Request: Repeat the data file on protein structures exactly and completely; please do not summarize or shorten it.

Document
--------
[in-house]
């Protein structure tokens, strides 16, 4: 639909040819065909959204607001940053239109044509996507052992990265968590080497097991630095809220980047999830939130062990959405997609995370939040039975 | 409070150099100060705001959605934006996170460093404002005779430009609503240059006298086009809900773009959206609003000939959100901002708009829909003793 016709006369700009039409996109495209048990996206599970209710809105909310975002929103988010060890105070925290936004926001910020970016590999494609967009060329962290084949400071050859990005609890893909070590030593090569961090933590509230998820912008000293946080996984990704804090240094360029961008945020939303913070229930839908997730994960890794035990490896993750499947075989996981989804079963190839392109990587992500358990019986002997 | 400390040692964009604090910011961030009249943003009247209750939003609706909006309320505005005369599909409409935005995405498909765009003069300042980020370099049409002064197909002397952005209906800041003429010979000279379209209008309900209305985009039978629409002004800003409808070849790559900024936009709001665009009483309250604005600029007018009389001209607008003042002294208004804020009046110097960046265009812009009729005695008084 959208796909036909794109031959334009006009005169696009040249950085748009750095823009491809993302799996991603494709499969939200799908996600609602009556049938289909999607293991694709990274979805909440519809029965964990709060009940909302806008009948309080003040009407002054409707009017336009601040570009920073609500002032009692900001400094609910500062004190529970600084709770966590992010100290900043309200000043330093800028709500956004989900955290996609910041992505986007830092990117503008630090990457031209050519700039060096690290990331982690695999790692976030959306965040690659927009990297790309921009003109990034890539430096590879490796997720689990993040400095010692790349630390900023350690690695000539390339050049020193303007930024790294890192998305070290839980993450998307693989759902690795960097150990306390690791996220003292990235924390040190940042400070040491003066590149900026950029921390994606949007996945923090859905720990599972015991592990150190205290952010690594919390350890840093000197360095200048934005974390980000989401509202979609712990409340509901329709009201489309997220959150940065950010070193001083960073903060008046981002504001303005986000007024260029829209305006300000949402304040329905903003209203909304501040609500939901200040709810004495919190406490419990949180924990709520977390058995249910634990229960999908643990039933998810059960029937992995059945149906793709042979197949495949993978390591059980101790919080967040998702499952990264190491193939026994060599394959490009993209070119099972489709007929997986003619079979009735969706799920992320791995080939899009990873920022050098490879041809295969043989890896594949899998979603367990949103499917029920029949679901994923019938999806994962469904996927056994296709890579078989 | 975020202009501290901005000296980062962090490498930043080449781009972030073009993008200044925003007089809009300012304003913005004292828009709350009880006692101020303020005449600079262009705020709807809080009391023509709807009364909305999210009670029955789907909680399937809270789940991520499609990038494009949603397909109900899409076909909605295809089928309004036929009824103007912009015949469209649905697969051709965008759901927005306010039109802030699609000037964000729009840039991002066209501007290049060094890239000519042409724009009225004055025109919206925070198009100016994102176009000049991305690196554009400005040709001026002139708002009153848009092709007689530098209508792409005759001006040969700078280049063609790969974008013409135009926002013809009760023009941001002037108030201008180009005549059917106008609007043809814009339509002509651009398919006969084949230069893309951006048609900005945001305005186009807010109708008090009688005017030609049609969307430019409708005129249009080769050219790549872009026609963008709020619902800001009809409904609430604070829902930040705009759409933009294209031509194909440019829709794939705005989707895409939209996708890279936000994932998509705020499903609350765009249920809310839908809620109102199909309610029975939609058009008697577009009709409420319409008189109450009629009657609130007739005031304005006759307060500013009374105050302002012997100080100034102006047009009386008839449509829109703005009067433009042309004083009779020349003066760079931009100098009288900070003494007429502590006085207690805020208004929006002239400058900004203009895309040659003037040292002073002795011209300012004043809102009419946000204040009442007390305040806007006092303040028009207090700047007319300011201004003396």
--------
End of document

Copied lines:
[in-house]
């Protein structure tokens, strides 16, 4: 639909040819065909959204607001940053239109044509996507052992990265968590080497097991630095809220980047999830939130062990959405997609995370939040039975 | 409070150099100060705001959605934006996170460093404002005779430009609503240059006298086009809900773009959206609003000939959100901002708009829909003793 016709006369700009039409996109495209048990996206599970209710809105909310975002929103988010060890105070925290936004926001910020970016590999494609967009060329962290084949400071050859990005609890893909070590030593090569961090933590509230998820912008000293946080996984990704804090240094360029961008945020939303913070229930839908997730994960890794035990490896993750499947075989996981989804079963190839392109990587992500358990019986002997 | 400390040692964009604090910011961030009249943003009247209750939003609706909006309320505005005369599909409409935005995405498909765009003069300042980020370099049409002064197909002397952005209906800041003429010979000279379209209008309900209305985009039978629409002004800003409808070849790559900024936009709001665009009483309250604005600029007018009389001209607008003042002294208004804020009046110097960046265009812009009729005695008084 959208796909036909794109031959334009006009005169696009040249950085748009750095823009491809993302799996991603494709499969939200799908996600609602009556049938289909999607293991694709990274979805909440519809029965964990709060009940909302806008009948309080003040009407002054409707009017336009601040570009920073609500002032009692900001400094609910500062004190529970600084709770966590992010100290900043309200000043330093800028709500956004989900955290996609910041992505986007830092990117503008630090990457031209050519700039060096690290990331982690695999790692976030959306965040690659927009990297790309921009003109990034890539430096590879490796997720689990993040400095010692790349630390900023350690690695000539390339050049020193303007930024790294890192998305070290839980993450998307693989759902690795960097150990306390690791996220003292990235924390040190940042400070040491003066590149900026950029921390994606949007996945923090859905720990599972015991592990150190205290952010690594919390350890840093000197360095200048934005974390980000989401509202979609712990409340509901329709009201489309997220959150940065950010070193001083960073903060008046981002504001303005986000007024260029829209305006300000949402304040329905903003209203909304501040609500939901200040709810004495919190406490419990949180924990709520977390058995249910634990229960999908643990039933998810059960029937992995059945149906793709042979197949495949993978390591059980101790919080967040998702499952990264190491193939026994060599394959490009993209070119099972489709007929997986003619079979009735969706799920992320791995080939899009990873920022050098490879041809295969043989890896594949899998979603367990949103499917029920029949679901994923019938999806994962469904996927056994296709890579078989 | 975020202009501290901005000296980062962090490498930043080449781009972030073009993008200044925003007089809009300012304003913005004292828009709350009880006692101020303020005449600079262009705020709807809080009391023509709807009364909305999210009670029955789907909680399937809270789940991520499609990038494009949603397909109900899409076909909605295809089928309004036929009824103007912009015949469209649905697969051709965008759901927005306010039109802030699609000037964000729009840039991002066209501007290049060094890239000519042409724009009225004055025109919206925070198009100016994102176009000049991305690196554009400005040709001026002139708002009153848009092709007689530098209508792409005759001006040969700078280049063609790969974008013409135009926002013809009760023009941001002037108030201008180009005549059917106008609007043809814009339509002509651009398919006969084949230069893309951006048609900005945001305005186009807010109708008090009688005017030609049609969307430019409708005129249009080769050219790549872009026609963008709020619902800001009809409904609430604070829902930040705009759409933009294209031509194909440019829709794939705005989707895409939209996708890279936000994932998509705020499903609350765009249920809310839908809620109102199909309610029975939609058009008697577009009709409420319409008189109450009629009657609130007739005031304005006759307060500013009374105050302002012997100080100034102006047009009386008839449509829109703005009067433009042309004083009779020349003066760079931009100098009288900070003494007429502590006085207690805020208004929006002239400058900004203009895309040659003037040292002073002795011209300012004043809102009419946000204040009442007390305040806007006092303040028009207090700047007319300011201004003396």